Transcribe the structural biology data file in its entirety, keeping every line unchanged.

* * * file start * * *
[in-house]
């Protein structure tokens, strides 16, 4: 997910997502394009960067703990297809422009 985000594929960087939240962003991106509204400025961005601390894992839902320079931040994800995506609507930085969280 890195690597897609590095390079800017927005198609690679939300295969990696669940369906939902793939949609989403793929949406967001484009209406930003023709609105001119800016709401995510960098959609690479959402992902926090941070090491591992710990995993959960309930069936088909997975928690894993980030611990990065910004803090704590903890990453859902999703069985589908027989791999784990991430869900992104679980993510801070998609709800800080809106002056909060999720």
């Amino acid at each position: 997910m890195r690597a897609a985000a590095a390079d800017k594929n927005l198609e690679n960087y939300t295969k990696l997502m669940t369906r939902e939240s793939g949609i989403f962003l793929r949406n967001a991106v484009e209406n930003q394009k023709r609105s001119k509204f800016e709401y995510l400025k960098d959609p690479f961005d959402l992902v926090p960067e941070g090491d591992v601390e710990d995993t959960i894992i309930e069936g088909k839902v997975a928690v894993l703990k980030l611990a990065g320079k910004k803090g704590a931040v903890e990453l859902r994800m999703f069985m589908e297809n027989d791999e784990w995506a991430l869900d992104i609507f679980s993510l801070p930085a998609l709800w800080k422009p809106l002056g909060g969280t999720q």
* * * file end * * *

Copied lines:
[in-house]
């Protein structure tokens, strides 16, 4: 997910997502394009960067703990297809422009 985000594929960087939240962003991106509204400025961005601390894992839902320079931040994800995506609507930085969280 890195690597897609590095390079800017927005198609690679939300295969990696669940369906939902793939949609989403793929949406967001484009209406930003023709609105001119800016709401995510960098959609690479959402992902926090941070090491591992710990995993959960309930069936088909997975928690894993980030611990990065910004803090704590903890990453859902999703069985589908027989791999784990991430869900992104679980993510801070998609709800800080809106002056909060999720």
């Amino acid at each position: 997910m890195r690597a897609a985000a590095a390079d800017k594929n927005l198609e690679n960087y939300t295969k990696l997502m669940t369906r939902e939240s793939g949609i989403f962003l793929r949406n967001a991106v484009e209406n930003q394009k023709r609105s001119k509204f800016e709401y995510l400025k960098d959609p690479f961005d959402l992902v926090p960067e941070g090491d591992v601390e710990d995993t959960i894992i309930e069936g088909k839902v997975a928690v894993l703990k980030l611990a990065g320079k910004k803090g704590a931040v903890e990453l859902r994800m999703f069985m589908e297809n027989d791999e784990w995506a991430l869900d992104i609507f679980s993510l801070p930085a998609l709800w800080k422009p809106l002056g909060g969280t999720q």